This may not seem like such a step, but in a time when not so many games starring female protagonists are available (Remember Me, Time and Eternity, Tomb Raider and er…), it is certainly one in the right direction.


But no, you’re right, this is not enough. It’s a good job, then, that The Last of Us continues in that same, progressive direction. The women in The Last of Us are all incredibly strong characters – Tess is arguably more head-strong and determined than Joel, and sacrifices her life to save him and Ellie. Marlene is the head of the Fireflies, a rebel group and arguably the only “good” faction left in the United States; she kicks off the whole story and strives to save the human race, ultimately dying in vain.

Then there’s Maria, Tommy’s wife. Though we don’t see all that much of her, we can tell she’s not your average videogame eye-candy, much like the rest of the prominent women in the game. She is in charge of the group that lives inside the hydroelectric plant, and does whatever it takes to get the job done.

As you can see, you can’t really argue that these are your stereotypical videogame women – they are leaders, fighters and survivors, and each of them has a well-developed, individual personality. They’re not “women in refrigerators”, as the old trope goes.


What You Say Goes

Another complaint that’s cropped up once or twice is the fact that this is a game about parenthood, and though there are three children present in the game, there is not one mother. Although, yes, that is true, there are a couple of extra facets that need to be looked at.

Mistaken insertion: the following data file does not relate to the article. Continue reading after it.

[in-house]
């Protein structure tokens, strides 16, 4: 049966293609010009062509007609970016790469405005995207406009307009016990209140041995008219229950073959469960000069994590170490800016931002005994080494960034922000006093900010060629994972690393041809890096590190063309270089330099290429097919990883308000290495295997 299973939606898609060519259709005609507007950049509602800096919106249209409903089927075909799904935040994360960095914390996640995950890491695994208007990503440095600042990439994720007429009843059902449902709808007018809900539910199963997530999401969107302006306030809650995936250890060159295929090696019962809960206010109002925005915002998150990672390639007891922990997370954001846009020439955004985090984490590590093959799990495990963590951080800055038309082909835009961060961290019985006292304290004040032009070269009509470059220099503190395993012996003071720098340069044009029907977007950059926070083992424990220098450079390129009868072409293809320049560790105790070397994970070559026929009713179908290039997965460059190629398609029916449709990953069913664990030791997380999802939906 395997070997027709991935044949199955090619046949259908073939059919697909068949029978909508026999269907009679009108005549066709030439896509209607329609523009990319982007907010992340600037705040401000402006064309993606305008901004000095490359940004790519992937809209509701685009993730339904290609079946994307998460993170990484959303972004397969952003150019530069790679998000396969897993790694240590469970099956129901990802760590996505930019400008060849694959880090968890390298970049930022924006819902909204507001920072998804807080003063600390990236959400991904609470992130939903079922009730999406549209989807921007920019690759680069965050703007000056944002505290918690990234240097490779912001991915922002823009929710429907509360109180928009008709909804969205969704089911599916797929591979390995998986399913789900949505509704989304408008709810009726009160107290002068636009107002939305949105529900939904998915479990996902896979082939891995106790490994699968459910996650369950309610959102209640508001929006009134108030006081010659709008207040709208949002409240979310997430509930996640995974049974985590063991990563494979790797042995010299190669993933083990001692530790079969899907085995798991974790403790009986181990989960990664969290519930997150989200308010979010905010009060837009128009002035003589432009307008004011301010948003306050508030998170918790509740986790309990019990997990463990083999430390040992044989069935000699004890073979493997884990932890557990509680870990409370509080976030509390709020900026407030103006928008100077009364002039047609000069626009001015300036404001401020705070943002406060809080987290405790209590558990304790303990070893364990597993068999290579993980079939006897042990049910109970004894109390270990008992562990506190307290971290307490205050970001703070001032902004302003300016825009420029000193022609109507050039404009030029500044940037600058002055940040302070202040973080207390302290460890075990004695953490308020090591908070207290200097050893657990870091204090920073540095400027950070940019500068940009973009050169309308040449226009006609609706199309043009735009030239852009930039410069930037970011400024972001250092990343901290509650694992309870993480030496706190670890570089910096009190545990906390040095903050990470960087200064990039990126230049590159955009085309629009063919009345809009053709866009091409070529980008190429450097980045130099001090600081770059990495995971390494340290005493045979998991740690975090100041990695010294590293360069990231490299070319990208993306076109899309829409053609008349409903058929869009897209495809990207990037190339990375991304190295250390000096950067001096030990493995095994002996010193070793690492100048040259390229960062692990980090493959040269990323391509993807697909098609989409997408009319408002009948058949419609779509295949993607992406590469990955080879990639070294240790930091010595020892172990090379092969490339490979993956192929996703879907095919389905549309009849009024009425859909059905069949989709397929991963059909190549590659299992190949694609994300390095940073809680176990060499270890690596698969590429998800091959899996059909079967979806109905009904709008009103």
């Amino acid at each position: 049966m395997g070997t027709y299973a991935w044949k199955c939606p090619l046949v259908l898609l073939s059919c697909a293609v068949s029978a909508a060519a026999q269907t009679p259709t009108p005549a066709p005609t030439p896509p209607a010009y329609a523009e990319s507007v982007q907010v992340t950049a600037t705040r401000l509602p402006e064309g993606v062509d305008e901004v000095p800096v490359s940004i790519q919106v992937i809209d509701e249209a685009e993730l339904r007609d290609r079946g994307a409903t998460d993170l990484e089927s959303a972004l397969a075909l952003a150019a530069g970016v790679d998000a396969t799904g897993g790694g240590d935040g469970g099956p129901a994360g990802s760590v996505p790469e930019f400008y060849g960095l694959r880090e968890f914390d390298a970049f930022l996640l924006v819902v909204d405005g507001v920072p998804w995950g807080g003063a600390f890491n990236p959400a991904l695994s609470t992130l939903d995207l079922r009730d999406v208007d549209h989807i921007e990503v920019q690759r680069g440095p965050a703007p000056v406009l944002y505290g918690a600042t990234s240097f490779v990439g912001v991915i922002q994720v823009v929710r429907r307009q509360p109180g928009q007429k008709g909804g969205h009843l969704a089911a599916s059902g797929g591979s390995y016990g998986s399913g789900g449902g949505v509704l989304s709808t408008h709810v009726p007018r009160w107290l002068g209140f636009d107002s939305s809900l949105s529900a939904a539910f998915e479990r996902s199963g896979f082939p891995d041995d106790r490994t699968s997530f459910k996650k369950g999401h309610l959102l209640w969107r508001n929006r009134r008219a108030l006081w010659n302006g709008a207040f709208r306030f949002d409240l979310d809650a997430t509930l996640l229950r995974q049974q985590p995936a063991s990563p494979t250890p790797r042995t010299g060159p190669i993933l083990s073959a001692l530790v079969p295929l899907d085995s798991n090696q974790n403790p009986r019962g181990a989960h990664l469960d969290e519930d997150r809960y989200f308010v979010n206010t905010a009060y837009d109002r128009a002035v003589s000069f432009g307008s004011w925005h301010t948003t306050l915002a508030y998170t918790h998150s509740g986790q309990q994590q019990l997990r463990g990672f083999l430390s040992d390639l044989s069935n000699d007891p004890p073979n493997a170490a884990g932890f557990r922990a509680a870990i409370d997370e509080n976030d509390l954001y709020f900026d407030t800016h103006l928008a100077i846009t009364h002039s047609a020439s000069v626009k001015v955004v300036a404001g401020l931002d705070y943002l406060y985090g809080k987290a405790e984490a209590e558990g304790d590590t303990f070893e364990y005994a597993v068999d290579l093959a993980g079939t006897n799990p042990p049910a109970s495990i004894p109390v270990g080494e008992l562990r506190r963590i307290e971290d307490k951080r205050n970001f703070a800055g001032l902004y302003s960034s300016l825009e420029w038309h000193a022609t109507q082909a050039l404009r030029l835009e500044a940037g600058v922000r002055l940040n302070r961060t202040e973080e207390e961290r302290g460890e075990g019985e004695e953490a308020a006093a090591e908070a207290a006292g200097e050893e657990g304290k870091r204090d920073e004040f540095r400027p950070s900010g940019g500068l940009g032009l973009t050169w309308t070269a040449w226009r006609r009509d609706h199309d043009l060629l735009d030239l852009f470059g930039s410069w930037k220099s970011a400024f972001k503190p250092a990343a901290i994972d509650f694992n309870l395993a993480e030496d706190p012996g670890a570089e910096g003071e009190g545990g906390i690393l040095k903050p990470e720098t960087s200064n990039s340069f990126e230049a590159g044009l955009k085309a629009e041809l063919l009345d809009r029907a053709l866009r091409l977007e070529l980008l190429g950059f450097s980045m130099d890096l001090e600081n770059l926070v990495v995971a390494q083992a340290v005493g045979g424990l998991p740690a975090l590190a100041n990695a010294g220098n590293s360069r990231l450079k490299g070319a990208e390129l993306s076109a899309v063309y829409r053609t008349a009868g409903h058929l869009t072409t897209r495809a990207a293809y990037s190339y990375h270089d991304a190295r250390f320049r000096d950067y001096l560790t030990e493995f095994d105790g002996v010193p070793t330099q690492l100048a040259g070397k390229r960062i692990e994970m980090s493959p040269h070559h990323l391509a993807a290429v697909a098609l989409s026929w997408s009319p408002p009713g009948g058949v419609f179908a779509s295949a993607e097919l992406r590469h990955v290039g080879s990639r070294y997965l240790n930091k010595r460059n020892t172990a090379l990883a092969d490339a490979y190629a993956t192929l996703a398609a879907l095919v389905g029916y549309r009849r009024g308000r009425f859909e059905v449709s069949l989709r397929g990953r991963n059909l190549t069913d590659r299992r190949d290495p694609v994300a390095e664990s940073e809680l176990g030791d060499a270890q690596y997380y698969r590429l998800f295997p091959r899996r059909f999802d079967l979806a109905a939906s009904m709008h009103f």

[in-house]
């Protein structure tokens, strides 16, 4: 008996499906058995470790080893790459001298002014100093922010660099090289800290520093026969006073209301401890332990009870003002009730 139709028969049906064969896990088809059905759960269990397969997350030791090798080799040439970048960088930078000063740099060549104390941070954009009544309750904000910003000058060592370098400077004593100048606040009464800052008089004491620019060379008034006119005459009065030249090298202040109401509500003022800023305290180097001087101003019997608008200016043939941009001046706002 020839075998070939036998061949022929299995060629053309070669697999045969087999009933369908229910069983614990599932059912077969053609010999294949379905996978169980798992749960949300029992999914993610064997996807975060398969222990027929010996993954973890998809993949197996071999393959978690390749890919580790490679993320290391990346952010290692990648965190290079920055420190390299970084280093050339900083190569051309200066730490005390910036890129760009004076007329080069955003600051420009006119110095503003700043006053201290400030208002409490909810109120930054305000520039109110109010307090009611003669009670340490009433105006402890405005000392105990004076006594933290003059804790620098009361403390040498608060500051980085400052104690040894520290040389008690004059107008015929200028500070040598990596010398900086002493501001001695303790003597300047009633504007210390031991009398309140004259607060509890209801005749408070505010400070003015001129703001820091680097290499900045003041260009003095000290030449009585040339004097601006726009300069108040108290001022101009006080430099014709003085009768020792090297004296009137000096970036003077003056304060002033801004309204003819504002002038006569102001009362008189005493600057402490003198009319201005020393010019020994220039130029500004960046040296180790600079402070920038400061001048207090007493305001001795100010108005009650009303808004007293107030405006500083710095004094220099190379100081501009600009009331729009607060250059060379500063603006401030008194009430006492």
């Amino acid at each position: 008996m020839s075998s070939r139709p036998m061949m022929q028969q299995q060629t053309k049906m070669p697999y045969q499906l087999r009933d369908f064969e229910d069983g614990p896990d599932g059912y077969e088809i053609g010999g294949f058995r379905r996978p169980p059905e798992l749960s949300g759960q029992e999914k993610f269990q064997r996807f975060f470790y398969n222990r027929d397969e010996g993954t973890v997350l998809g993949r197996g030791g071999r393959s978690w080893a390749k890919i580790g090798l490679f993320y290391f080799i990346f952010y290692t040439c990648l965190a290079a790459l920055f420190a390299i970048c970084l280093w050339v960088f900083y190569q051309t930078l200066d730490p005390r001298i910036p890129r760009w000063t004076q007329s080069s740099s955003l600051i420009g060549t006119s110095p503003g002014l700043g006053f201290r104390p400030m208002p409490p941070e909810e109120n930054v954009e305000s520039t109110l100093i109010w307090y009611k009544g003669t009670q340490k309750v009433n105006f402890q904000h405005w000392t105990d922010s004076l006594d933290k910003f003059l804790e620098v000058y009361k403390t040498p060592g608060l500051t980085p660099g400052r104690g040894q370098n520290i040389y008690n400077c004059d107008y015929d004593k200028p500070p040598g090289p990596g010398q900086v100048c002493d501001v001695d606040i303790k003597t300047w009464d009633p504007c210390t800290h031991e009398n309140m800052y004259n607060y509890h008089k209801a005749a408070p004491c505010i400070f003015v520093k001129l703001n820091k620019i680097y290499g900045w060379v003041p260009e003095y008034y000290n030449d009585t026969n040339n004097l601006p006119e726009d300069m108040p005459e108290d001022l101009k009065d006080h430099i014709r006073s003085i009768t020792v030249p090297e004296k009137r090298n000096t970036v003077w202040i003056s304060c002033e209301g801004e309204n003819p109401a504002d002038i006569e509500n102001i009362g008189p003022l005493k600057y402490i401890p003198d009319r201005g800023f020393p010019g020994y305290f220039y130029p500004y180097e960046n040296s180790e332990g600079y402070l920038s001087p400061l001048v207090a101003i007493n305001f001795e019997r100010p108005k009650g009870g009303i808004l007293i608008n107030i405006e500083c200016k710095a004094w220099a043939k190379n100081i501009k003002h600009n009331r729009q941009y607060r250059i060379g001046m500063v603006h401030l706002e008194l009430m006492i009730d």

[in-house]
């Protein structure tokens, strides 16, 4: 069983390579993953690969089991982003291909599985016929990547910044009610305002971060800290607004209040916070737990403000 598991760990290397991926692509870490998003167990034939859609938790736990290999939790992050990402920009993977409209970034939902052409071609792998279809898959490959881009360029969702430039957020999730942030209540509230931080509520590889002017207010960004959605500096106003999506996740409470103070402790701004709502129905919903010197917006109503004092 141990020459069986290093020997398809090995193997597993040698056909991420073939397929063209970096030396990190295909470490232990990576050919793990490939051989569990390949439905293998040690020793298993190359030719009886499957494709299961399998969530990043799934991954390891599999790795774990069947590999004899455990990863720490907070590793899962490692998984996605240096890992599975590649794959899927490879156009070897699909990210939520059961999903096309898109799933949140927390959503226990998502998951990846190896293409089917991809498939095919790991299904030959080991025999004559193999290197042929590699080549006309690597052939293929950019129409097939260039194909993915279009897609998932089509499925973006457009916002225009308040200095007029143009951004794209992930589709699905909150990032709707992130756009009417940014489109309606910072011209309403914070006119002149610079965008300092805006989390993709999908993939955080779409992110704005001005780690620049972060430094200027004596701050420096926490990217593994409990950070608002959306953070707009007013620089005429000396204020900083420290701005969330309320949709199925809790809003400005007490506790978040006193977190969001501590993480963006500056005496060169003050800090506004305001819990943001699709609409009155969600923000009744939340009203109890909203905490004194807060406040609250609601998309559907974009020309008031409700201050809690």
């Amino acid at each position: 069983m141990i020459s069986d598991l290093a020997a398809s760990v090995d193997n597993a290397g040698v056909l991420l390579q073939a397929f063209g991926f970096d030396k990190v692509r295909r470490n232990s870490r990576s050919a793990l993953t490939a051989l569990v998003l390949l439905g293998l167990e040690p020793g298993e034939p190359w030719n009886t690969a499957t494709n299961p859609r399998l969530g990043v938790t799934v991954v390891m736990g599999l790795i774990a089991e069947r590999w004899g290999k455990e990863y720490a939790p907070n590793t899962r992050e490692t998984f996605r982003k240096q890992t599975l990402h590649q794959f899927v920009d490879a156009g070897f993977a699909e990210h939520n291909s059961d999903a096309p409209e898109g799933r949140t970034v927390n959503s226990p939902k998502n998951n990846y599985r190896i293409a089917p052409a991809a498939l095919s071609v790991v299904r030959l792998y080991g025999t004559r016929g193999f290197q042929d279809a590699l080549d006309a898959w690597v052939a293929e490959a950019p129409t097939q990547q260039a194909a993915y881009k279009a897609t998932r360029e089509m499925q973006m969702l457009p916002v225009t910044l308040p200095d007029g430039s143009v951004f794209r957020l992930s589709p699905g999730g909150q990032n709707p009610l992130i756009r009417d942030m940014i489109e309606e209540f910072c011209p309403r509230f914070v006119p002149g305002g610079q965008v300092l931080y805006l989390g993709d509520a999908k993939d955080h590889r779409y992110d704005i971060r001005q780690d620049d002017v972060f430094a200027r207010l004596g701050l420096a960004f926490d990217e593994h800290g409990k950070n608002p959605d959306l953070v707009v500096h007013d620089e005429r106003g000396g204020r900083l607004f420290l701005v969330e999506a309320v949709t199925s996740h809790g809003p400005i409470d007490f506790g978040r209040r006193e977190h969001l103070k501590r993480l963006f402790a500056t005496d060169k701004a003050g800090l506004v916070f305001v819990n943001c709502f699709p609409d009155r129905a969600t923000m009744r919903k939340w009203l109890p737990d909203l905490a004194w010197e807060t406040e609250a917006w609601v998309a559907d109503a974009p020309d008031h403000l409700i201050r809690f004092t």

Firstly, there is only the one father present, and that’s Joel. Sarah’s mother – Joel’s wife – is spoken of in passing, and though there seems to be a storied past there, she never appears. The assumption is that she’s dead. Henry is Sam’s older brother; nothing is mentioned of either parent. Ellie’s parents are mentioned once or twice, but neither are seen.

However, it could even be said that there is a mother in the game – Marlene. She appears to have adopted Ellie, promising her biological parents that she’d take good care of her. In this way, she has become a mother figure; something that many critics said was missing from The Last of Us.


What Are You Scared Of?

Now it’s time to deal with a subject that’s been rather controversial in the videogame world of late: sexual assault. Before the recent reboot of Tomb Raider came out, a trailer was released which implied that our favourite heroine, Lara Croft, was going to get raped. This was to be the catalyst which hardened her as a person, the reason behind her vengeance.

This did not go down well. Why can’t a woman be strong, be vengeful, be heroic without having to get sexually assaulted first? It is exactly this sort of (male) narrow-mindedness that causes all sorts of problems in the games industry – a woman can’t be a hero unless she’s suffered at the hands of a man.


The Last of Us has a scene of sexual assault, or at least an attempted one. In the latter section of the game, a Hunter – David – attacks Ellie. Although nothing is explicitly stated, the implication is there that he is going to sexually assault her, before killing her (in an earlier cutscene, we are told that Ellie is David’s “new pet”).